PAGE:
Chapter 09 - MPLAB® Mindi™ Analog Simulator - Peak Current Mode Step-up LED Current Regulators

Last modified by Microchip on 2023/11/09 09:06

This chapter presents an introduction to Microchip’s Peak Current Mode Step-Up (Boost) Converters for driving LEDs in lighting applications. The goal of these case studies is to understand the impact of the input voltage, load current, and passive components on the quality and stability of the output current.

9.1 Prerequisites

9.2 Case Study: LED Dimming with a Constant Current PWM Regulator

The MCP1643 regulates current by sensing the voltage across a shunt resistor in series with the LEDs. The EN pin can be used for LED dimming by driving it with a variable duty cycle PWM signal, as seen in the accompanying figure on the left. By varying the duty cycle, the average LED current changes proportionally, as shown in the accompanying figure on the right.

LED dimming by variable duty cycle diagram and graph

9.2.1 LED brightness with PWM Dimming

Open the Synchronous boost example, Generic LED dimming application schematic from Power Management > Switching Regulators > MCP1643.

Edit the source driving the EN pin to match the graph above.

Change the LED current by modifying RLOAD1 to be 0.12/200 m, which is the 0.12 V internal reference divided by the desired 200 mA LED current.

Edit Waveform dialog

Run a transient analysis with a stop time of 3 ms and use the cursors to measure key parameters.

transient analysis graph

From the Measure > Mean/cycle menu, determine the mean LED current.

Select Curve dialog and Mean/cycle

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9.2.2 Additional Exercises

Repeat this simulation with different VEN source parameters, such as duty cycle and frequency, and find the value of the mean/cycle ILED output current.

Adjust the value of RSET and rerun the simulations to observe the LED current.

The goal of this section is to understand how Output Overvoltage Protection works with the MCP1643. Overvoltage protection is designed to save the MCP1643 if the output voltage exceeds 5.0 V. If the load is disconnected (an LED fails), the output voltage increases rapidly, because this topology is regulating the current, which is 0. The protection circuit trips stop the switching and periodically monitor the output to verify that the fault is still present.

This feature does not protect the LED. An optional Zener diode can be added between VOUT and VFB pins to clamp the output voltage and protects the LED against excessive voltage and current. The MCP1643's response to the open load event is presented in the below waveform:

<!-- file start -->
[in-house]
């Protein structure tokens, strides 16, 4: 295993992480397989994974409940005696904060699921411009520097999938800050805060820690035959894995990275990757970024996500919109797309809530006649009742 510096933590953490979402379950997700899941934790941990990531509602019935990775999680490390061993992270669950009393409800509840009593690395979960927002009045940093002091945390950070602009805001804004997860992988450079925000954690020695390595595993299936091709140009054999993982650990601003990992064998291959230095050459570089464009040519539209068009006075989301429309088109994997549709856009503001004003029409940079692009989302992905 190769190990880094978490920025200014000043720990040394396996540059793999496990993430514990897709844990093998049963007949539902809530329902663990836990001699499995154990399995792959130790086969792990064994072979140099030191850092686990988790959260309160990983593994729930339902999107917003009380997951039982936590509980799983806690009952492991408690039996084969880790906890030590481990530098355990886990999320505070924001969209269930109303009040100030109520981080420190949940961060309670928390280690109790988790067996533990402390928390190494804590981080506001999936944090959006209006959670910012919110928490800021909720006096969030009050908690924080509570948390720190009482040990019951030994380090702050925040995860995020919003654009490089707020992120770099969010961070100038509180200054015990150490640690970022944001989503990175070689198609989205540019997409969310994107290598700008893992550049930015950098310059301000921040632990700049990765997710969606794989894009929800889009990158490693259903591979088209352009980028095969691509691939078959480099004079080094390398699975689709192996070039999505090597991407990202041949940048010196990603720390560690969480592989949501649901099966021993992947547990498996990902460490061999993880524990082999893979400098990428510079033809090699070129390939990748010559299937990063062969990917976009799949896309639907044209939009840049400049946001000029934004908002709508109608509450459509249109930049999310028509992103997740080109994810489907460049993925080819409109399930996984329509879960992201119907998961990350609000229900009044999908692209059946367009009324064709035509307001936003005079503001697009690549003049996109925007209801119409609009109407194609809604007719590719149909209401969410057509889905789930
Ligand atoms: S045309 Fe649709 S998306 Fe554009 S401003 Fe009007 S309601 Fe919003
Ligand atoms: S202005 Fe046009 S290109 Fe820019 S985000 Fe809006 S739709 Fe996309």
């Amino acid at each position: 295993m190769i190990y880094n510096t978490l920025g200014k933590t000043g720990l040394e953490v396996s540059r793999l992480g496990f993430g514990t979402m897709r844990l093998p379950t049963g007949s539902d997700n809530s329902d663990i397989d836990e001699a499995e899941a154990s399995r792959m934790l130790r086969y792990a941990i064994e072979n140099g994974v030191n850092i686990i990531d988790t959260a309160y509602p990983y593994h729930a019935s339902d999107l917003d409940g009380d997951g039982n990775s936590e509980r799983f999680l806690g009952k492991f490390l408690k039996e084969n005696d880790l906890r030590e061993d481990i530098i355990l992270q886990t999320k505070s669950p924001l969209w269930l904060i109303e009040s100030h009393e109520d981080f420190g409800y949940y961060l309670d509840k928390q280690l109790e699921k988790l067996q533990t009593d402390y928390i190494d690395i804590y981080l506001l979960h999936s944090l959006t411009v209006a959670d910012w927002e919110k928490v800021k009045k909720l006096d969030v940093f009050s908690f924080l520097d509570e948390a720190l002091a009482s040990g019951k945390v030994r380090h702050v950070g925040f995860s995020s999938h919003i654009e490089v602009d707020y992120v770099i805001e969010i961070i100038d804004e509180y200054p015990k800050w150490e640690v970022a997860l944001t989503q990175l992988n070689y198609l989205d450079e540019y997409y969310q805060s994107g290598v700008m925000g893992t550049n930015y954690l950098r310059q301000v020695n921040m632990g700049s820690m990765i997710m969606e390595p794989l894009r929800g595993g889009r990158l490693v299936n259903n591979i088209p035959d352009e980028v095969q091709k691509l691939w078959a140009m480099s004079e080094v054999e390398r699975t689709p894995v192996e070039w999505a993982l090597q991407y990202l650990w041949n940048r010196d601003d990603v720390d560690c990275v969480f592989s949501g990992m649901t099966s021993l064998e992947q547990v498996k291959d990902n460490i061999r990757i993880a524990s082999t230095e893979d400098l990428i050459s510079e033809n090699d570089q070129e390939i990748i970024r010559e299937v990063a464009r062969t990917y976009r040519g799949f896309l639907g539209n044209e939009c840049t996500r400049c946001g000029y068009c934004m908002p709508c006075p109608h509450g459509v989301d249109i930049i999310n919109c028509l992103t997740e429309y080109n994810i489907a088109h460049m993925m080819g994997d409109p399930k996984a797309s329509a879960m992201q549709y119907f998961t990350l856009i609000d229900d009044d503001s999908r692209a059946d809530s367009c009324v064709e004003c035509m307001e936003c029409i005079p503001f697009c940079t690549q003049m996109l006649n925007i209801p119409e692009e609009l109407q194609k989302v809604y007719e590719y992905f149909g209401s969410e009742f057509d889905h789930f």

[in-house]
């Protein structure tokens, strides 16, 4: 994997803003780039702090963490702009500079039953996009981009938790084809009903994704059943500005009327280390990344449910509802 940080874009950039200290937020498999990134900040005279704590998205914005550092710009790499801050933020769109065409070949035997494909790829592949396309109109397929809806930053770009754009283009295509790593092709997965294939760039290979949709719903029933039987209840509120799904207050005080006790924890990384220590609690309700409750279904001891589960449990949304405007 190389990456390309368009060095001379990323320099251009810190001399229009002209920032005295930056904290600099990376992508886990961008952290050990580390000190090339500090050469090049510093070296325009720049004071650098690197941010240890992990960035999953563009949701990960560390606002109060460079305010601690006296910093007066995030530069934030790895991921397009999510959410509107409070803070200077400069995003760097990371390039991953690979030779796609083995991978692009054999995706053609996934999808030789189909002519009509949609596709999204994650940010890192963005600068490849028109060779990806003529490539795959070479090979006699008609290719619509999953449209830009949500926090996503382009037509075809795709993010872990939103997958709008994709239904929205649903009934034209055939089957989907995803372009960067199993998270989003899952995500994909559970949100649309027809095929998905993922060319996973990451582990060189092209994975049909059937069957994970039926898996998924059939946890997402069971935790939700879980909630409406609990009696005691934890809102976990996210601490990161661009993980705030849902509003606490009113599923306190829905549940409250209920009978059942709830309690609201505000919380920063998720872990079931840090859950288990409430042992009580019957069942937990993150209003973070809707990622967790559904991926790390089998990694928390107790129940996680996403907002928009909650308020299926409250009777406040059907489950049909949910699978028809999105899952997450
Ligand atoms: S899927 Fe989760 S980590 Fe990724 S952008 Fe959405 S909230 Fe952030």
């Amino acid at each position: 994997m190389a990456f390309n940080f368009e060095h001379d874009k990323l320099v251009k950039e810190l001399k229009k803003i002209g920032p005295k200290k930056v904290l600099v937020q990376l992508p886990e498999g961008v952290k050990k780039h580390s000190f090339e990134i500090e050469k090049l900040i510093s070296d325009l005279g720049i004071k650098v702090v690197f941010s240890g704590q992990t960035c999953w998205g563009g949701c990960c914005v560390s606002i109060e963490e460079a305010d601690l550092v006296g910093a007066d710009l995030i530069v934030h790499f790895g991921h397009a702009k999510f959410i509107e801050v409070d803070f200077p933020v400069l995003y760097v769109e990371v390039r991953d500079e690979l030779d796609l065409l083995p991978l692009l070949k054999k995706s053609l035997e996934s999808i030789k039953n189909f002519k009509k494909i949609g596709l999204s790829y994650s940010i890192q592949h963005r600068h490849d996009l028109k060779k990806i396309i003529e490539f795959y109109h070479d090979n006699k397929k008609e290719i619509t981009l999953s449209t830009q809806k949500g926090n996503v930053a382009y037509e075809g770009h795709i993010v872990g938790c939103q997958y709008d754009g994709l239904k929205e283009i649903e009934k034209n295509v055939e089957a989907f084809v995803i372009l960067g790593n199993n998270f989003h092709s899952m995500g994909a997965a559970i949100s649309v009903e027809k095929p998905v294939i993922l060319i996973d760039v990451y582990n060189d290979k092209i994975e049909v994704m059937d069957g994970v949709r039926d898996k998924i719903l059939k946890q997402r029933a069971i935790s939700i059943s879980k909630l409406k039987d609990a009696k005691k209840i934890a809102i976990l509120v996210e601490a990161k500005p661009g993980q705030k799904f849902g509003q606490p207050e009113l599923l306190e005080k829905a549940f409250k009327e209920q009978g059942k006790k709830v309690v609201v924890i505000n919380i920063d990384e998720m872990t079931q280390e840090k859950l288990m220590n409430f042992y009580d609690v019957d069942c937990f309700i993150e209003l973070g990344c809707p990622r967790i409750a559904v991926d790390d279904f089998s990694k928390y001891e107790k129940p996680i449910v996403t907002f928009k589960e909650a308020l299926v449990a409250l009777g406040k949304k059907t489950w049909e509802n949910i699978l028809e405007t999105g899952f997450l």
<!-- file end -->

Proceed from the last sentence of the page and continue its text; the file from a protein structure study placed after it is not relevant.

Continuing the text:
MCP1643's response to open load event waveform

Open the Synchronous boost example, startup application schematic from Power Management > Switching Regulators > MCP1643.

Remove the wire between the Cathode of DLED1 and RLOAD.

Choose the transient analysis with a stop time of 20 ms and run it.

transient analysis with a stop time of 20 ms schematic

Using cursors, measure VOUT and identify where the limitation occurs. Notice the waveform shape corresponding to the periodic restart attempts.

VOUT waveform shape graph

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9.4 Case Study: LED Model Experiments

The goal of this section is to improve your ability to include LEDs in simulations. A real LED is a two-pin nonlinear semiconductor device, as seen in the accompanying figure. Each LED has slightly different characteristics, which makes modeling the nonlinearity challenging.

Forward Current and Forward Voltage graph

The MPLAB Mindi Analog Simulator LED model utilizes a PWL block, which can be customized based either on the LED’s datasheet or parameters obtained by characterizing the device. The nonlinear curve is approximated by linear segments that are defined by a table of vertices. The model accuracy can, therefore, be controlled by the number of segments.

The LED model included in the MCP1643 example schematics can be easily placed into other devices' schematics as long as the LED model block in the same folder is copied as well.

What you need for customizing the LED model is the I/V graph from its datasheet as shown in the accompanying example. This is for an XLAMP7090XRE LED type.

To update the default model with the custom LED's data:

Open the Synchronous boost example, steady state application schematic from Power Management > Switching Regulators > MCP1643.

Edit the LED parameters and click on the LED V-I Curve tab to bring up the window.

As mentioned above, the accuracy of the model depends on how many segments the I/V curve is made of. The default value is 10 segments. The first point is the reverse current, the second one is the zero point for both voltage and current and then the actual forward drop / direct current data begins.

With all segments entered, it is recommended to validate the LED model in a separate setup before the actual schematic is created. This is easily done by preparing a very basic test schematic in MPLAB Mindi analog simulator. It should include a variable voltage source, a current probe, and a voltage probe, as seen in the accompanying figure.

Microchip Single LED Model using PWL window

Edit Waveform dialog and Generic LED DLED1 schematic

Choose transient analysis with a stop time of 10 ms and run it. When the graphs are plotted, stack the curves to observe the accompanying figure.

The resulted graph looks quite similar to the one in the datasheet, where the input values were taken from. Now the LED Model is ready to be placed in the real schematic.

transient analysis plotted graphs

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9.5 References


Evaluation Boards

Application Notes

​Learn More

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